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Some years ago, when I just did normal PC maintenance monkeywork, an employer decided to resurrect a load of mothballed PCs. Despite the meticuluous record keeping in that place, the passwords for those machines were long forgotten. None of us had a Microsoft Windows installation disc either.
The following is a useful trick for anyone finding themselves in a similar situation. It assumes no drive encryption’s used, and that relatively weak passwords were set. This post will also demonstrate how easy it is to compromise the average desktop system, and provide a few countermeasures.

The Ingredients
For this, you’ll need:
* A fairly high-performance computer.
* a Linux live CD.
* Cracking software.
* Ideally the permission of whoever owns the Windows PC.

There are numerous password cracking programs available, as a quick Google search will reveal. Some cost money, many others are script kiddy programs with a malware payload. I strongly recommend using one that’s included with a freely-available security Linux distribution such as BackTrack (replaced with Kali Linux), Blackbuntu or Matriux. This should be downloaded from the developer’s site, or another directly linked to it.

Another Linux live CD is also required here, and this should be a small OS, like PuppyOS, Knoppix or Damn Small Linux, that runs comfortably on a low performance machine. Not all PCs will have a DVD drive, the ability to boot from a USB device, or enough memory to run a larger distro. We only need this CD for browsing the target machine’s filesystem and get the hash values of the passwords to crack.

The final ingredient is the explicit permission of whoever owns the machines. Accessing PCs and cracking passwords is normally illegal without that, and a gross invasion of privacy.

Gaining Access
When a password is entered in a Windows login screen, its hash value is compared to the relevant entry in a password file. If there’s a match, the user is logged in. Basically the plan here is to bypass the Windows OS, acquire the password hash for the admin account, and then crack it using a cracking program on a higher-performance machine.

The first step is to get Linux running as the target machine’s OS, which would enable the browsing, modification and copying of whatever files without having to log into Windows. For this to hapen, the BIOS must be configured to boot the machine from the CD/DVD drive instead of the hard disk.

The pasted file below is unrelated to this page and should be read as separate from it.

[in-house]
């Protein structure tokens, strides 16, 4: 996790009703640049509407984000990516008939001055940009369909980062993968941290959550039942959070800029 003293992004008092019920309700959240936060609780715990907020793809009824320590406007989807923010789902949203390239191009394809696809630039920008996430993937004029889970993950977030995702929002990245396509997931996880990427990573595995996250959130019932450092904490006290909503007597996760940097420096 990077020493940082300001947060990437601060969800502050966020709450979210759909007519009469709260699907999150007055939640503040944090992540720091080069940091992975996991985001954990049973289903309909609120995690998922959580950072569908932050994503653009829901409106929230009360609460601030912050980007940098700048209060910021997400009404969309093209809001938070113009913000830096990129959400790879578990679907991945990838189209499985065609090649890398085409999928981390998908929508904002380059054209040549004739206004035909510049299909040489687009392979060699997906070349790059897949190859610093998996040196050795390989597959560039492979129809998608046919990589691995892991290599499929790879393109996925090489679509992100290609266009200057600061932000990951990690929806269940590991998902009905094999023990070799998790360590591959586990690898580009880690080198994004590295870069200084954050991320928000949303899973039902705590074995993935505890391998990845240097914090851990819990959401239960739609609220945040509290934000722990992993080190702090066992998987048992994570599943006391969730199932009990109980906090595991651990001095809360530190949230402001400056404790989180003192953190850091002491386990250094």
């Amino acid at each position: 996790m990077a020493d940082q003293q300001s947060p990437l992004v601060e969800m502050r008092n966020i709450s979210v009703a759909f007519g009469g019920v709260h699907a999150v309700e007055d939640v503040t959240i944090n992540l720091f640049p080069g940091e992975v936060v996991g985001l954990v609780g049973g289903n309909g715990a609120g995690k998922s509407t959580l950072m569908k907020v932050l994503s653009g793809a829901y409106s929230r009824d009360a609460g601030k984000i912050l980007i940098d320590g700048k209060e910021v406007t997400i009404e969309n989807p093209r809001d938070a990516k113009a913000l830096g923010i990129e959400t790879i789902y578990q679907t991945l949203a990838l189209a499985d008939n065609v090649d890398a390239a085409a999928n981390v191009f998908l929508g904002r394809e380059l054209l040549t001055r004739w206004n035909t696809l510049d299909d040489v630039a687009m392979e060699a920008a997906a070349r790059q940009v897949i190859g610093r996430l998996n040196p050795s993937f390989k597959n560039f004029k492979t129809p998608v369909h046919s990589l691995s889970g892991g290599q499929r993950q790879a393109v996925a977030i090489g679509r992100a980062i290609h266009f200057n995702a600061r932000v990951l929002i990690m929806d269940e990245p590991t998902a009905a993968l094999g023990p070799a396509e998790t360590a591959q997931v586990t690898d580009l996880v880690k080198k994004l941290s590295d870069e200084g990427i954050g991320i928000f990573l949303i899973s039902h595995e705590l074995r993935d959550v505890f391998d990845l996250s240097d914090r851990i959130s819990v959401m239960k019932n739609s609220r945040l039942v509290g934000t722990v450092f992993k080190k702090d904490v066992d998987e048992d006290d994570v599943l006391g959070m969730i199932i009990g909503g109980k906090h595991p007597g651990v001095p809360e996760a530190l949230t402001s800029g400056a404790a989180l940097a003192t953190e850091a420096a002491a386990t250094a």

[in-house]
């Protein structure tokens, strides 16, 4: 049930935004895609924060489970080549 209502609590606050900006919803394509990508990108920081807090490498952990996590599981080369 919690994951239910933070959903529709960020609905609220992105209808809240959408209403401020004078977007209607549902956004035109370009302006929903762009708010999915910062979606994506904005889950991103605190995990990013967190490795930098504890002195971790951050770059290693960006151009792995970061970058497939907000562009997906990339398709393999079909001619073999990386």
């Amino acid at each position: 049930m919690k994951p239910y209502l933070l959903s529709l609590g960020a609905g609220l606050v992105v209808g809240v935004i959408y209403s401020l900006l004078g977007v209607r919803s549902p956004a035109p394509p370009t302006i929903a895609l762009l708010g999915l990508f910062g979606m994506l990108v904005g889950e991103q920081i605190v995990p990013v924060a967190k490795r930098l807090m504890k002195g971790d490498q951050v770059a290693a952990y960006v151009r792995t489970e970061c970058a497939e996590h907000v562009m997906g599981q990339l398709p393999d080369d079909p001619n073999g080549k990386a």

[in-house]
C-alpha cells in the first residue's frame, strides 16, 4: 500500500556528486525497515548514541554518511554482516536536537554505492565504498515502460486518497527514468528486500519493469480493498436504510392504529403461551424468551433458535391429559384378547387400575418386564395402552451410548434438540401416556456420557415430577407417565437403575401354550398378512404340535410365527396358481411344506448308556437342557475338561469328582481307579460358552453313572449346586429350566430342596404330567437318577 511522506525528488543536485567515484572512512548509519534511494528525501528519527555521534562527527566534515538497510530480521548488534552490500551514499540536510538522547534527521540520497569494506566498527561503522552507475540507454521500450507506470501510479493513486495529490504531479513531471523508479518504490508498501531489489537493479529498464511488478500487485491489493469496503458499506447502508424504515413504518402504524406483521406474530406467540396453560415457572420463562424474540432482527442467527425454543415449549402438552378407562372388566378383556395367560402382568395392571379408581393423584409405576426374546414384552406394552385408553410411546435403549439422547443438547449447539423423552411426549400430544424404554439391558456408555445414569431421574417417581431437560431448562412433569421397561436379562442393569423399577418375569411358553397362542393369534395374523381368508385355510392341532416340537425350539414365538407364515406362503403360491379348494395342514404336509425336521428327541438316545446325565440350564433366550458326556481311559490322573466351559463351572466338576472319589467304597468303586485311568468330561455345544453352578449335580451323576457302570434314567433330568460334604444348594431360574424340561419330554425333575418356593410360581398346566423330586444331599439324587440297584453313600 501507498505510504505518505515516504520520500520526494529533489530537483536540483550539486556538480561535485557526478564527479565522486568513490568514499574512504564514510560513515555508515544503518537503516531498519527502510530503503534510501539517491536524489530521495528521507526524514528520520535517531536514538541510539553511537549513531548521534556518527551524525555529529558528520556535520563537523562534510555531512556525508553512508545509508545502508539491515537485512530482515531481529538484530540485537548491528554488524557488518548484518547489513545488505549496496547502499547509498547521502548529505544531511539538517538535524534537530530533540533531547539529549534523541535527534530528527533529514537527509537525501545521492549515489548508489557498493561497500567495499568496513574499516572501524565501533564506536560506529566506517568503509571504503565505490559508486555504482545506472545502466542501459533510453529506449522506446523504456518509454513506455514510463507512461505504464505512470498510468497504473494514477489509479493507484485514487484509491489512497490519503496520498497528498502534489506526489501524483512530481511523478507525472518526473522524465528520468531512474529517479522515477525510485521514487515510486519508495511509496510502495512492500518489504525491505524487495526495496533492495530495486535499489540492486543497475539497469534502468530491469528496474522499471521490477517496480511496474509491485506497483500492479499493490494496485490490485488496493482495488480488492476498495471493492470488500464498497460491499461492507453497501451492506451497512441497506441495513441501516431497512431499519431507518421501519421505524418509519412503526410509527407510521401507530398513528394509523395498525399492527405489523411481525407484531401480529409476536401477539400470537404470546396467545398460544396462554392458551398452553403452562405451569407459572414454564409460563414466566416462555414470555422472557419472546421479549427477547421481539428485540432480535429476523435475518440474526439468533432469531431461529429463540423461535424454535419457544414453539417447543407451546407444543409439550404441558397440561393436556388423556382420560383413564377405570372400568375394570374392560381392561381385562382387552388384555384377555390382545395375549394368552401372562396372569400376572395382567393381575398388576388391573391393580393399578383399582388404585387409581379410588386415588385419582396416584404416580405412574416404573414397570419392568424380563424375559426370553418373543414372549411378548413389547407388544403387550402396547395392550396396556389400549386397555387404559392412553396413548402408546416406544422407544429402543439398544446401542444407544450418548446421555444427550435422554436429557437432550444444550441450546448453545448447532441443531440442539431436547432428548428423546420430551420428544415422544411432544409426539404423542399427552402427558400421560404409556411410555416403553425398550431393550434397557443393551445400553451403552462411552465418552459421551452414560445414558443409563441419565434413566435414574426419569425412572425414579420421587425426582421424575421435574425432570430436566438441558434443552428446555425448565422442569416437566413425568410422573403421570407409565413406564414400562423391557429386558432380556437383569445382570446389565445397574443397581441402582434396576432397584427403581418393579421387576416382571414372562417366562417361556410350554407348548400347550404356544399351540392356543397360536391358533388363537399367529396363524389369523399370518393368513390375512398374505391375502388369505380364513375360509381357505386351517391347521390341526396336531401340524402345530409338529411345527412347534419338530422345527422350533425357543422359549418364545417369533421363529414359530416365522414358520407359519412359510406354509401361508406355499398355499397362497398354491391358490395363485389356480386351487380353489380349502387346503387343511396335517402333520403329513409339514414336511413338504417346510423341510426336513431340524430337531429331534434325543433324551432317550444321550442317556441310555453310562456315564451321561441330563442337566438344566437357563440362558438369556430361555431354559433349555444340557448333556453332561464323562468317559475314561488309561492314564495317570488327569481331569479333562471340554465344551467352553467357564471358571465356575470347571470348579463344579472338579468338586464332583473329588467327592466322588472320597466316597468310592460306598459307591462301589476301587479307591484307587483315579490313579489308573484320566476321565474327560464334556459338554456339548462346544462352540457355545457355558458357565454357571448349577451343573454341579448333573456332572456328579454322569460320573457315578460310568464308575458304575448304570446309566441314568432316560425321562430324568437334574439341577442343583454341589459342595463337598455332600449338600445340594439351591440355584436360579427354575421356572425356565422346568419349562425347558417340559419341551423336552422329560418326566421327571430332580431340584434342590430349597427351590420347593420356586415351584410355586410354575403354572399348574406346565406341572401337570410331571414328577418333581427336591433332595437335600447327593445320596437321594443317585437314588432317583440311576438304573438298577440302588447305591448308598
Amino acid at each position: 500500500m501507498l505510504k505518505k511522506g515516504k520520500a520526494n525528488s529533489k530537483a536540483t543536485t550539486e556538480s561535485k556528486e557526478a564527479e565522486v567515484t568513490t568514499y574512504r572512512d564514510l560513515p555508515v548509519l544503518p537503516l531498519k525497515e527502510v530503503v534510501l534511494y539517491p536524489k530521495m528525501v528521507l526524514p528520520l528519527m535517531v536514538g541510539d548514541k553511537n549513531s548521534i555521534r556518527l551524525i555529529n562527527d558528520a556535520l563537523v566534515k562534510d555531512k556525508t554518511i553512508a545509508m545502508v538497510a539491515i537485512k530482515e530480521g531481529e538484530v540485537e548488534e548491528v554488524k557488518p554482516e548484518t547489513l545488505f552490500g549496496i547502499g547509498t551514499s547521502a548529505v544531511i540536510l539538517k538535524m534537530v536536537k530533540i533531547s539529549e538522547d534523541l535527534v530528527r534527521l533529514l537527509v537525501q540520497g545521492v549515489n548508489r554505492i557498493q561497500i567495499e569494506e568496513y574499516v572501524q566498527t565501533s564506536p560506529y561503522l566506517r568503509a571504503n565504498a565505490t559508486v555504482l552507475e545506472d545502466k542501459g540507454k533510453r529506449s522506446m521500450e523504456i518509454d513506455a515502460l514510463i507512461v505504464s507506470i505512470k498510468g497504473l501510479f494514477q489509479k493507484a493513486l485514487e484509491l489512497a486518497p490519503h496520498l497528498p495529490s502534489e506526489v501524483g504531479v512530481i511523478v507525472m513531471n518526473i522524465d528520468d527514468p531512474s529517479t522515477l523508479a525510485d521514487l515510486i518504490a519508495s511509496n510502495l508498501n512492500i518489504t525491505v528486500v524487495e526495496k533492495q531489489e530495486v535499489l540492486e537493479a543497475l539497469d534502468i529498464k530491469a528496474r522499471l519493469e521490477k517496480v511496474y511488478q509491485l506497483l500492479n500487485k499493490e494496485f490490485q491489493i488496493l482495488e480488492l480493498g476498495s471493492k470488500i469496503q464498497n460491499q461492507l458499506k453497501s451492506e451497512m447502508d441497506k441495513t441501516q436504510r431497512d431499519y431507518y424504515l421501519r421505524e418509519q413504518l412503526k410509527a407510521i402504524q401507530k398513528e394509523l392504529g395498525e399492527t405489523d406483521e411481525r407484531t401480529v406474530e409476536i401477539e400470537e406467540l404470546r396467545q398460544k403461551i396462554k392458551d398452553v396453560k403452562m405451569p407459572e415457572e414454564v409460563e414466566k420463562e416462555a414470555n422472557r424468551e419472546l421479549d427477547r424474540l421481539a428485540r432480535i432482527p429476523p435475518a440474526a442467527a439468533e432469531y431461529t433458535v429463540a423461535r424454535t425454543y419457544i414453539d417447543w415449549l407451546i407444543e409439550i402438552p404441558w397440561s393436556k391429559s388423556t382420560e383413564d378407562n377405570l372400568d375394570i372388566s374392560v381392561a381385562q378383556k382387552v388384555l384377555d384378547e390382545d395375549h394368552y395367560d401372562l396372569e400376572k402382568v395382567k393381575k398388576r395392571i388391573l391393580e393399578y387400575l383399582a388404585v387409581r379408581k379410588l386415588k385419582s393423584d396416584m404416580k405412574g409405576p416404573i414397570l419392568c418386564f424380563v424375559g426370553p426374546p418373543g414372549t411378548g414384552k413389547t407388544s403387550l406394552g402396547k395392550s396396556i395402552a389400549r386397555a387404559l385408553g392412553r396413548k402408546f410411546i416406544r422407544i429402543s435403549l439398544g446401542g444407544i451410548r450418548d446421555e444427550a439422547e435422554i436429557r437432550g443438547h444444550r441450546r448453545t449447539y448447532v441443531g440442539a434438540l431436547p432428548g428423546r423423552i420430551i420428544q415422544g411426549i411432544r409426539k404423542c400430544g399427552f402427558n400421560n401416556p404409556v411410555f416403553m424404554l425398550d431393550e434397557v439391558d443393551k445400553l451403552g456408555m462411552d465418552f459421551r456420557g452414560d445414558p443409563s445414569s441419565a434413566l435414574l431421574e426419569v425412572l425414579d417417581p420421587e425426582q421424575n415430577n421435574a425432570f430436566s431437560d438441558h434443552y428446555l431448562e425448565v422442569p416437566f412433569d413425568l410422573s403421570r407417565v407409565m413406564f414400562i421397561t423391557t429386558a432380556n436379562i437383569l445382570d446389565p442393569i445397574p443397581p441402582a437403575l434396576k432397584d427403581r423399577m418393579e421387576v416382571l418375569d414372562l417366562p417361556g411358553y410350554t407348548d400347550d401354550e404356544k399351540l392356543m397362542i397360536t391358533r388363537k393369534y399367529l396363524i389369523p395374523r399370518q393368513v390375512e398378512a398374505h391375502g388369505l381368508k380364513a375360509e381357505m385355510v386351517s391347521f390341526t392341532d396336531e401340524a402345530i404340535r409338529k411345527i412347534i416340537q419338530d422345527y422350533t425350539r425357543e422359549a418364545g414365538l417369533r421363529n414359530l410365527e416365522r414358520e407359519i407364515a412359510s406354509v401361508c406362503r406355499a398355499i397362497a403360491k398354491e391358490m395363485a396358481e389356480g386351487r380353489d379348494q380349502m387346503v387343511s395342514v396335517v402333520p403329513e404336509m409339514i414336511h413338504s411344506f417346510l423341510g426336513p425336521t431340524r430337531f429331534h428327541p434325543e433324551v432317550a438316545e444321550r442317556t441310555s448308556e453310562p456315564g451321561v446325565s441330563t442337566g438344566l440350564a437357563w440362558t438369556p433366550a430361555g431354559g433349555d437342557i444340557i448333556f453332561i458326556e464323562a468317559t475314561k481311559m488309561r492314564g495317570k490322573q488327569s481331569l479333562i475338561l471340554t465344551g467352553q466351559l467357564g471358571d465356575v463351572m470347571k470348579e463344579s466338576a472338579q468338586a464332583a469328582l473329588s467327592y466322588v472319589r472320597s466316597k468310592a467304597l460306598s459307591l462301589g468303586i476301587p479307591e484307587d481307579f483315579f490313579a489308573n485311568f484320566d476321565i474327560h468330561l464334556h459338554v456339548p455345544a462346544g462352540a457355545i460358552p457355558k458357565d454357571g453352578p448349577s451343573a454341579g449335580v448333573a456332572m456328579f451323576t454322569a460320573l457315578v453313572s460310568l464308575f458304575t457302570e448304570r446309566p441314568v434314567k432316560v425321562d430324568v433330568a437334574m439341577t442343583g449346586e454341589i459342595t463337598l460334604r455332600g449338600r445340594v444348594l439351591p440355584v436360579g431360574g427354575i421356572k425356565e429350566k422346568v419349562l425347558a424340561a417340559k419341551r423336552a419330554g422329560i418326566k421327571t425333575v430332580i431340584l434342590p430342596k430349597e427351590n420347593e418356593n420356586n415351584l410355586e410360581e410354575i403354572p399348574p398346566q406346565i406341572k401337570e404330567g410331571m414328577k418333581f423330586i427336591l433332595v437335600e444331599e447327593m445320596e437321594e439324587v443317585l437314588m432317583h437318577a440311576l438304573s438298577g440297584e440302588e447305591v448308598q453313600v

In some cases the BIOS menu is protected by a password. The way around this is to open the PC’s case and remove the battery from the motherboard for a few seconds. This wipes the user settings, including any BIOS passwords. The menu can then be accessed next time the machine’s switched on.

Once the BIOS is confgured, exit the menu and restart the machine. Hopefully it’ll load the Linux OS without any issues, and a desktop should appear after a few minutes. Now we have access to all the files on the local machine.

Cracking the Account Password
What we’re after is something called the SAM file, which is located in the C:\WINDOWS\System32\Config directory:

This file can either be copied to a USB drive, or the hash value of the root/admin password can be noted. This value is what cracking programs test possibilities against until the original password is determined. As I’ve mentioned, the chances are the password is weak, and a high-spec system can bruteforce it within seconds, minutes or hours. The stronger the password is, the longer it takes.

Securing the Windows Desktop
So we know one way (among several) passwords can be cracked for a desktop computer. Preventing it involves making all the above hard as possible.

* Ensure the hard drive is configured as the primary boot device, and set a password for the BIOS.
* The physical security of the PC is important. Secure the case so that nobody can easily remove the internal drives or the battery from the motherboard.
* Set strong passwords for the admin/root and user accounts on the PC.
* Access to the admin account should be restricted to the owner of the machine, or the organisation’s IT staff.
* Having a recovery plan is also an aspect of information security. When purchasing a new Windows PC, make damn sure the supplier provides a Windows installation disk. A ‘recovery partition’ is useless if the drive itself fails.
* Consider using drive encryption.